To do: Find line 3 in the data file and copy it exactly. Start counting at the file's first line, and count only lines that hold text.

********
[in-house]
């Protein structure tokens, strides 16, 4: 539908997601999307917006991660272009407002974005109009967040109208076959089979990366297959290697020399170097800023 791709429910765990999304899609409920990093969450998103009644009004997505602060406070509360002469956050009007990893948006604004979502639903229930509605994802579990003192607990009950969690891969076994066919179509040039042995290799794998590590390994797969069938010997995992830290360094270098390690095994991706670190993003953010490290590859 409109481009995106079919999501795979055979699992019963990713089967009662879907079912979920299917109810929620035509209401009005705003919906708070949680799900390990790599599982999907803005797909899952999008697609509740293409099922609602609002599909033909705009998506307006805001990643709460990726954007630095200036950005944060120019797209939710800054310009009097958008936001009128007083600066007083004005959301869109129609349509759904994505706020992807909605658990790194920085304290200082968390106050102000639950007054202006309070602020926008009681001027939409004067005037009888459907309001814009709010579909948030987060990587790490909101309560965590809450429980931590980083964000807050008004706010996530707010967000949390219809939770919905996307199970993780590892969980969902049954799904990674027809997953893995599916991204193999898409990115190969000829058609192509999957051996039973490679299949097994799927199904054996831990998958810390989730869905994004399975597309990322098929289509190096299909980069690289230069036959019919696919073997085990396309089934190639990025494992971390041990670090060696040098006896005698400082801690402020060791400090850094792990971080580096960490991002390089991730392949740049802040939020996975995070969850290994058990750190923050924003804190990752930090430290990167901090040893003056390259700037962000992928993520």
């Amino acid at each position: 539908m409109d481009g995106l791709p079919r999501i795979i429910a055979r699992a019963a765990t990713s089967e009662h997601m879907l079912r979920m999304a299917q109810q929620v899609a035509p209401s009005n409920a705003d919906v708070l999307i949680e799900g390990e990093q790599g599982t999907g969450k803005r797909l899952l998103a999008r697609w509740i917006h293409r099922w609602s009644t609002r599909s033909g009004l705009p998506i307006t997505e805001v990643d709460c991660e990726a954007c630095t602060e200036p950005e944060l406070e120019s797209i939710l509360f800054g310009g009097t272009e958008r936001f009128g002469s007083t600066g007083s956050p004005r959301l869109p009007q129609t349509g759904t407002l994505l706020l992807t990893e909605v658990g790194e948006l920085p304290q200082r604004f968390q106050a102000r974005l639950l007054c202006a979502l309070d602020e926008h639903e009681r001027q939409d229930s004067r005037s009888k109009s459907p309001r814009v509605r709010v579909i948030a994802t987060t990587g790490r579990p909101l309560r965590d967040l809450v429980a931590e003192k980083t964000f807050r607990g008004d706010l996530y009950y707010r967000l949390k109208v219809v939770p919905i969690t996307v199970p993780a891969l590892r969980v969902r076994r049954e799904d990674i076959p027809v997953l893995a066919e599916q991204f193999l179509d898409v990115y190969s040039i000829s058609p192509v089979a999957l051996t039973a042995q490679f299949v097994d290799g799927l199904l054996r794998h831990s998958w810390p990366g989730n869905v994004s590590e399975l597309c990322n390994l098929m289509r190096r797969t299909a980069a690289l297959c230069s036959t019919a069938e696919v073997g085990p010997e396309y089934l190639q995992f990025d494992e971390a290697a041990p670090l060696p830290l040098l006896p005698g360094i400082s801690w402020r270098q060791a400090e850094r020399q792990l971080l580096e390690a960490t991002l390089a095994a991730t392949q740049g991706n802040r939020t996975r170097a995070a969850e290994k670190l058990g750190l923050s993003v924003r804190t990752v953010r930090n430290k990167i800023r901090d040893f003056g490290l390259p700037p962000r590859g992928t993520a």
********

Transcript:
């Amino acid at each position: 539908m409109d481009g995106l791709p079919r999501i795979i429910a055979r699992a019963a765990t990713s089967e009662h997601m879907l079912r979920m999304a299917q109810q929620v899609a035509p209401s009005n409920a705003d919906v708070l999307i949680e799900g390990e990093q790599g599982t999907g969450k803005r797909l899952l998103a999008r697609w509740i917006h293409r099922w609602s009644t609002r599909s033909g009004l705009p998506i307006t997505e805001v990643d709460c991660e990726a954007c630095t602060e200036p950005e944060l406070e120019s797209i939710l509360f800054g310009g009097t272009e958008r936001f009128g002469s007083t600066g007083s956050p004005r959301l869109p009007q129609t349509g759904t407002l994505l706020l992807t990893e909605v658990g790194e948006l920085p304290q200082r604004f968390q106050a102000r974005l639950l007054c202006a979502l309070d602020e926008h639903e009681r001027q939409d229930s004067r005037s009888k109009s459907p309001r814009v509605r709010v579909i948030a994802t987060t990587g790490r579990p909101l309560r965590d967040l809450v429980a931590e003192k980083t964000f807050r607990g008004d706010l996530y009950y707010r967000l949390k109208v219809v939770p919905i969690t996307v199970p993780a891969l590892r969980v969902r076994r049954e799904d990674i076959p027809v997953l893995a066919e599916q991204f193999l179509d898409v990115y190969s040039i000829s058609p192509v089979a999957l051996t039973a042995q490679f299949v097994d290799g799927l199904l054996r794998h831990s998958w810390p990366g989730n869905v994004s590590e399975l597309c990322n390994l098929m289509r190096r797969t299909a980069a690289l297959c230069s036959t019919a069938e696919v073997g085990p010997e396309y089934l190639q995992f990025d494992e971390a290697a041990p670090l060696p830290l040098l006896p005698g360094i400082s801690w402020r270098q060791a400090e850094r020399q792990l971080l580096e390690a960490t991002l390089a095994a991730t392949q740049g991706n802040r939020t996975r170097a995070a969850e290994k670190l058990g750190l923050s993003v924003r804190t990752v953010r930090n430290k990167i800023r901090d040893f003056g490290l390259p700037p962000r590859g992928t993520a």